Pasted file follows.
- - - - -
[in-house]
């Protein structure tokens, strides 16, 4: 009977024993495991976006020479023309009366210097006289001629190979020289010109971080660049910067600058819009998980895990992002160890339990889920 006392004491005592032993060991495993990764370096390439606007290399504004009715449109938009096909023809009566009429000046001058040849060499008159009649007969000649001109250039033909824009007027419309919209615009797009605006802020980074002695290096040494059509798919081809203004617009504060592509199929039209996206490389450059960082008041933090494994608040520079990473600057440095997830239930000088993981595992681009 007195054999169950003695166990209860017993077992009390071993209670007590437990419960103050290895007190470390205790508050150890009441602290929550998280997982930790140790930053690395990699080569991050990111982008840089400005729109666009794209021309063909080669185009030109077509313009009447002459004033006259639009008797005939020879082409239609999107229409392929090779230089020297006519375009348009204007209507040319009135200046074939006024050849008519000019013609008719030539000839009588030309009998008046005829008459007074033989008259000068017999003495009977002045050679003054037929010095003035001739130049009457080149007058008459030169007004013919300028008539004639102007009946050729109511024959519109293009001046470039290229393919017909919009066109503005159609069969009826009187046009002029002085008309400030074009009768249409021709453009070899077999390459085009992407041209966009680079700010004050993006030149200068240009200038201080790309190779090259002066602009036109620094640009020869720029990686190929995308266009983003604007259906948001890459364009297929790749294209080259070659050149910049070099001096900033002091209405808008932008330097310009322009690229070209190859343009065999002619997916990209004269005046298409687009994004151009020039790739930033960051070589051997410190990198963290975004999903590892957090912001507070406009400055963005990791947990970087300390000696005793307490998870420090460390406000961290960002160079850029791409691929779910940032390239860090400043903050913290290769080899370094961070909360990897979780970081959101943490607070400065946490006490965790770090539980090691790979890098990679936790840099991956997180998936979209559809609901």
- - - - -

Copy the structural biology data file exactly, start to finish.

[in-house]
């Protein structure tokens, strides 16, 4: 009977024993495991976006020479023309009366210097006289001629190979020289010109971080660049910067600058819009998980895990992002160890339990889920 006392004491005592032993060991495993990764370096390439606007290399504004009715449109938009096909023809009566009429000046001058040849060499008159009649007969000649001109250039033909824009007027419309919209615009797009605006802020980074002695290096040494059509798919081809203004617009504060592509199929039209996206490389450059960082008041933090494994608040520079990473600057440095997830239930000088993981595992681009 007195054999169950003695166990209860017993077992009390071993209670007590437990419960103050290895007190470390205790508050150890009441602290929550998280997982930790140790930053690395990699080569991050990111982008840089400005729109666009794209021309063909080669185009030109077509313009009447002459004033006259639009008797005939020879082409239609999107229409392929090779230089020297006519375009348009204007209507040319009135200046074939006024050849008519000019013609008719030539000839009588030309009998008046005829008459007074033989008259000068017999003495009977002045050679003054037929010095003035001739130049009457080149007058008459030169007004013919300028008539004639102007009946050729109511024959519109293009001046470039290229393919017909919009066109503005159609069969009826009187046009002029002085008309400030074009009768249409021709453009070899077999390459085009992407041209966009680079700010004050993006030149200068240009200038201080790309190779090259002066602009036109620094640009020869720029990686190929995308266009983003604007259906948001890459364009297929790749294209080259070659050149910049070099001096900033002091209405808008932008330097310009322009690229070209190859343009065999002619997916990209004269005046298409687009994004151009020039790739930033960051070589051997410190990198963290975004999903590892957090912001507070406009400055963005990791947990970087300390000696005793307490998870420090460390406000961290960002160079850029791409691929779910940032390239860090400043903050913290290769080899370094961070909360990897979780970081959101943490607070400065946490006490965790770090539980090691790979890098990679936790840099991956997180998936979209559809609901």